The Queen and I
introduced by John Haffenden
On 27 October 1954 the Queen and the Duke of Edinburgh visited the University of Sheffield in order to inaugurate its Jubilee Session. No other reigning sovereign had visited the principal university buildings since King Edward VII opened them in 1905. Six months before the Queen’s visit, the Vice-Chancellor, Professor J.M. Whittaker, put to his recently-appointed Professor of English Literature a ‘general idea’ – to celebrate the Queen’s visit by reviving the masques with which Elizabeth I was greeted at Cambridge in 1564 and at Oxford in 1566 and 1592. Would Empson assist in the creation of a new masque by ‘writing such parts of it as would be spoken or sung’? The vocal part should be in English and not Latin, Whittaker suggested; it should have ‘literary value’ and be in modern idiom rather than a pastiche of Elizabethan poetry. ‘At any rate,’ he gentled Empson, ‘I hope you will turn the matter over in your mind.’
As Roma Gill has reported in the Times Literary Supplement (31 July), Empson advised the Vice-Chancellor that Elizabethan masquers would have told the Queen ‘that she was God, and that she had invented steel.’ If he felt initial doubts about the venture, he nevertheless forged ahead and sketched the outline of The Birth of Steel within a few days. The plot tells how a Medieval alchemist – aptly named Smith – is baffled in his attempts to fashion a steel sword: mocked by his minions, he appeals to Minerva, Goddess of Wisdom, who thereupon enters in majesty and introduces the instruments of modern science. The open-air production took full shape during Empson’s summer absence at the School of Letters in Bloomington, Indiana. The student producer, Peter Cheeseman (now Director of the New Victoria Theatre, North Staffordshire), together with the stage manager Alan Curtis, bulked up Empson’s spare and insufficiently dramatic verse with ‘alchemical mumbo-jumbo’; the composer Gilbert Kennedy ensured the grandness of the occasion with a score that incorporated blues and jazz rhythms, solemn chorales, and a triumphal tune to accompany Minerva’s entrance in a golden car; and the architect Alec Daykin designed a covered stage and backcloth. The volunteer orchestra numbered 66, with a large brass section provided by the Sheffield Transport Band; and a huge chorus included university undergraduates, students from the City of Sheffield Training College and members of the Lyd-gate-Crosspool Choir. Such was the scale of the operation that the three groups – student orchestra, Transport Band, chorus – had to rehearse in separate venues, and they came together only just before the performance. The assembled company filled half the quadrangle, with the conductor’s rostrum being sited directly above a central fountain. Pilkington Brothers produced a magnificent bullet-proof glass pavilion for the Queen, and so completed a setting – just as Empson had prefigured – fit for her audience with a goddess. Pamela Brown. a statuesque student contralto, played Minerva.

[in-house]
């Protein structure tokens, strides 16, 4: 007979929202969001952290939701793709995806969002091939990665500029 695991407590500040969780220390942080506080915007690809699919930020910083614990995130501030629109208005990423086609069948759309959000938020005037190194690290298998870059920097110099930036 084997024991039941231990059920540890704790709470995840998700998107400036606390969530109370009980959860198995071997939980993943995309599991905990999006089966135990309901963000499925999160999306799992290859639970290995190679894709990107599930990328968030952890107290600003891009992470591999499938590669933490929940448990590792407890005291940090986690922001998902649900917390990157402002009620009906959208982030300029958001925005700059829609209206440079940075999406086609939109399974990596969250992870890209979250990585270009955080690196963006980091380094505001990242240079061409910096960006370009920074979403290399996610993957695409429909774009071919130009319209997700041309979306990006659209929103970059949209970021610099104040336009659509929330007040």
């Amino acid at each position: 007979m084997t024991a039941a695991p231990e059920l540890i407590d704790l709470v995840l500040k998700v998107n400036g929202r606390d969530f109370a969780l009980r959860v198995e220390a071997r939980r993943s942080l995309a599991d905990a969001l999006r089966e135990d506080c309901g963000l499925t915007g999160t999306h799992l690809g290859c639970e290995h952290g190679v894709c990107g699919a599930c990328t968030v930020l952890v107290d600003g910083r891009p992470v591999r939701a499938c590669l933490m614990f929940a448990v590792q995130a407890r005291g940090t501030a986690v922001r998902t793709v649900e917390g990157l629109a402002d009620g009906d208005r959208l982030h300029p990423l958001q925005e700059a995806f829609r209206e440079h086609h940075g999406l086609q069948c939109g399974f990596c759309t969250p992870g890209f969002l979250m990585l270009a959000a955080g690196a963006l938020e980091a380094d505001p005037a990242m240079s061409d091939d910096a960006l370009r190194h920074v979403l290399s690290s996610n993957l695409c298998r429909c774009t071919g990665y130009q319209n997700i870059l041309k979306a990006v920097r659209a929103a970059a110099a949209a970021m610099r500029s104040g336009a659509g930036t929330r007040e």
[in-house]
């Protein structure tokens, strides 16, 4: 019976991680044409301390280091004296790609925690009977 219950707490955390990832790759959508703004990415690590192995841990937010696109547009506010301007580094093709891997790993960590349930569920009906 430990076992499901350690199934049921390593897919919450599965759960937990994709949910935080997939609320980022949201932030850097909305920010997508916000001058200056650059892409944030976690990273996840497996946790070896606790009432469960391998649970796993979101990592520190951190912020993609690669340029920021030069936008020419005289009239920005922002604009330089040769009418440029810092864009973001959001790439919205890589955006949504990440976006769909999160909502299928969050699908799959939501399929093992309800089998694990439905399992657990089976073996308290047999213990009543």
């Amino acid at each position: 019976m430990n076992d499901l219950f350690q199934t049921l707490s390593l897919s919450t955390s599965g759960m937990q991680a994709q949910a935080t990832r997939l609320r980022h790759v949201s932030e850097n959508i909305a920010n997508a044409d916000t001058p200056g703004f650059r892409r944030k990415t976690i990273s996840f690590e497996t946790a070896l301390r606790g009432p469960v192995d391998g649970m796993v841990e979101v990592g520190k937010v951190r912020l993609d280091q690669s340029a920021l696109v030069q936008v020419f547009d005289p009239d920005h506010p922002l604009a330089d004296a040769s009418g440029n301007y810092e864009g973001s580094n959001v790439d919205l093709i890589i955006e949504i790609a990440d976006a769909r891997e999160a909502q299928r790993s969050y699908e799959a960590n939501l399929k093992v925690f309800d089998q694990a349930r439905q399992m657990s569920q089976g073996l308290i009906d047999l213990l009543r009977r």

‘It is, I believe, the first time English royalty has been given the real old flattery for three hundred years,’ he told his publisher when requesting that the masque be included in his Collected Poems. ‘The Queen thought it funny and was sweet about it, to me and the composer (the music was terrific) and the two speaking parts. It isn’t meant to be good poetry but it’s somehow politically right (I mean, it combines queen-worship with pro-worker sentiment and fair claims for the university back-room boys) and it is really rather a curiosity.’ In truth, nothing quite like it had been achieved or attempted since Thomas Arne’s masque Alfred (1740), produced for the Prince of Wales and chiefly memorable for including the first performance of ‘Rule, Britannia’. Seven months later, when the music critic of the Times (unaware of Sheffield’s undertaking) suggested that the masque must take a modest form if it is to survive in the modern world, Empson fairly claimed in a letter to the editor (13 June 1955):
We followed the old formula without inhibitions ... The performance took just under fifteen minutes, and no doubt the old full length would have been thought too much. But, apart from that, we did not find that the modern world requires ‘modesty’ in a masque. We actually puzzled our heads over this question, and the modern world turned out to think that the more knock-down the show could be the better.
At about the same time, in 1955 – moved by the unique historical significance of the occasion and the awful implications of addressing the Queen as a goddess – he wrote this previously unpublished memoir. And in a later year, when asked why he thought he had been knighted in 1979, he promptly quipped: ‘Well, you see, I once called her a goddess. What else could she do?’ The text follows.
I suppose I have no business to print any remarks made in comparative private by the Queen of England, or indeed by the Vice-Chancellor of Sheffield University: but as what I have to say is solely to their credit I do not expect it to annoy anyone. Indeed, you might feel that these remarks are merely a piece of boasting, and have the inherent dullness of that process: but I should expect a reader to feel, as I did, that the whole affair was anxious somehow. It was a matter of reviving the real old half-blasphemous flattery of the Renaissance which I don’t suppose has been proffered to any English royalty for three hundred years. One was bound to be rather doubtful about how it would go off.
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[*] Dr Kennedy was actually an expert not on cancer but on natural pigments; the Duke of Edinburgh talked to him about porphyrins.